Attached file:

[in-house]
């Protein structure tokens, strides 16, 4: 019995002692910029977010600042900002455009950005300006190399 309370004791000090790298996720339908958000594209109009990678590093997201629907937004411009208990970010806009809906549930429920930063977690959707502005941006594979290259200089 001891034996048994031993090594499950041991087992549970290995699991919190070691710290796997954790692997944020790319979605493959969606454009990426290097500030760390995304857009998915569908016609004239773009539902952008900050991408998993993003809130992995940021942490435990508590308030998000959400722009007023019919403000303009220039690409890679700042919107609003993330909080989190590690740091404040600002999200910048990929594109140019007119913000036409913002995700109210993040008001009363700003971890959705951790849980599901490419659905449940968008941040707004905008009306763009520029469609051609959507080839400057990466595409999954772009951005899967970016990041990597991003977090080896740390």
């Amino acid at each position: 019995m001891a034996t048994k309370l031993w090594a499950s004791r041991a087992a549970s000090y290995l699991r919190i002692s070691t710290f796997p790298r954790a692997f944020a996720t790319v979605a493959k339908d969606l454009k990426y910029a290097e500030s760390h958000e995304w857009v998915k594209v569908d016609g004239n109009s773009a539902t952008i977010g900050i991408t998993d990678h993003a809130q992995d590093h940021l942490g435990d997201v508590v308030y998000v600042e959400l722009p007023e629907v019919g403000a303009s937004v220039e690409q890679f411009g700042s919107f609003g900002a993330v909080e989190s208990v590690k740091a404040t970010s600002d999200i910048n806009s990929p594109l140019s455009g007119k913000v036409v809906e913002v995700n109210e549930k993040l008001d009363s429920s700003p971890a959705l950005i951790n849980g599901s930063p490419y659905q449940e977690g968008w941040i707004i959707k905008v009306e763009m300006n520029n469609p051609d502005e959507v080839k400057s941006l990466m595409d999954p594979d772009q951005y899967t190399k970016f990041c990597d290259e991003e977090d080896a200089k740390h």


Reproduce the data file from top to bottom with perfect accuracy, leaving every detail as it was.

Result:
[in-house]
């Protein structure tokens, strides 16, 4: 019995002692910029977010600042900002455009950005300006190399 309370004791000090790298996720339908958000594209109009990678590093997201629907937004411009208990970010806009809906549930429920930063977690959707502005941006594979290259200089 001891034996048994031993090594499950041991087992549970290995699991919190070691710290796997954790692997944020790319979605493959969606454009990426290097500030760390995304857009998915569908016609004239773009539902952008900050991408998993993003809130992995940021942490435990508590308030998000959400722009007023019919403000303009220039690409890679700042919107609003993330909080989190590690740091404040600002999200910048990929594109140019007119913000036409913002995700109210993040008001009363700003971890959705951790849980599901490419659905449940968008941040707004905008009306763009520029469609051609959507080839400057990466595409999954772009951005899967970016990041990597991003977090080896740390």
């Amino acid at each position: 019995m001891a034996t048994k309370l031993w090594a499950s004791r041991a087992a549970s000090y290995l699991r919190i002692s070691t710290f796997p790298r954790a692997f944020a996720t790319v979605a493959k339908d969606l454009k990426y910029a290097e500030s760390h958000e995304w857009v998915k594209v569908d016609g004239n109009s773009a539902t952008i977010g900050i991408t998993d990678h993003a809130q992995d590093h940021l942490g435990d997201v508590v308030y998000v600042e959400l722009p007023e629907v019919g403000a303009s937004v220039e690409q890679f411009g700042s919107f609003g900002a993330v909080e989190s208990v590690k740091a404040t970010s600002d999200i910048n806009s990929p594109l140019s455009g007119k913000v036409v809906e913002v995700n109210e549930k993040l008001d009363s429920s700003p971890a959705l950005i951790n849980g599901s930063p490419y659905q449940e977690g968008w941040i707004i959707k905008v009306e763009m300006n520029n469609p051609d502005e959507v080839k400057s941006l990466m595409d999954p594979d772009q951005y899967t190399k970016f990041c990597d290259e991003e977090d080896a200089k740390h």